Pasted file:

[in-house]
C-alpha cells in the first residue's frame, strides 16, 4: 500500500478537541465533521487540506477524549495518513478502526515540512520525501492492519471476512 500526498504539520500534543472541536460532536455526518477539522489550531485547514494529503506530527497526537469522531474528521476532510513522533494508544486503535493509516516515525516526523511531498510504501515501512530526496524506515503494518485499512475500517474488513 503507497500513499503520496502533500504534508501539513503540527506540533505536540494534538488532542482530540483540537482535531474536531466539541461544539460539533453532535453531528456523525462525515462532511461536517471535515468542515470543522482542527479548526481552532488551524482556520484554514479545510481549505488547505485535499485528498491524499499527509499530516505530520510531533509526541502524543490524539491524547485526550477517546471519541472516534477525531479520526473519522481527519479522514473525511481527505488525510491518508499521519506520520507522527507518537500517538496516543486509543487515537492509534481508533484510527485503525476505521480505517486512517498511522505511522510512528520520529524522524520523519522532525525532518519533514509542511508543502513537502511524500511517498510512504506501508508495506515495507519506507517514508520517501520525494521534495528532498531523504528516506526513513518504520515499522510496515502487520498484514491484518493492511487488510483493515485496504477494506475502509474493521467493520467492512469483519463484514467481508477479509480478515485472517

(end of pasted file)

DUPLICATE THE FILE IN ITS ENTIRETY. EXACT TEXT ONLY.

[in-house]
C-alpha cells in the first residue's frame, strides 16, 4: 500500500478537541465533521487540506477524549495518513478502526515540512520525501492492519471476512 500526498504539520500534543472541536460532536455526518477539522489550531485547514494529503506530527497526537469522531474528521476532510513522533494508544486503535493509516516515525516526523511531498510504501515501512530526496524506515503494518485499512475500517474488513 503507497500513499503520496502533500504534508501539513503540527506540533505536540494534538488532542482530540483540537482535531474536531466539541461544539460539533453532535453531528456523525462525515462532511461536517471535515468542515470543522482542527479548526481552532488551524482556520484554514479545510481549505488547505485535499485528498491524499499527509499530516505530520510531533509526541502524543490524539491524547485526550477517546471519541472516534477525531479520526473519522481527519479522514473525511481527505488525510491518508499521519506520520507522527507518537500517538496516543486509543487515537492509534481508533484510527485503525476505521480505517486512517498511522505511522510512528520520529524522524520523519522532525525532518519533514509542511508543502513537502511524500511517498510512504506501508508495506515495507519506507517514508520517501520525494521534495528532498531523504528516506526513513518504520515499522510496515502487520498484514491484518493492511487488510483493515485496504477494506475502509474493521467493520467492512469483519463484514467481508477479509480478515485472517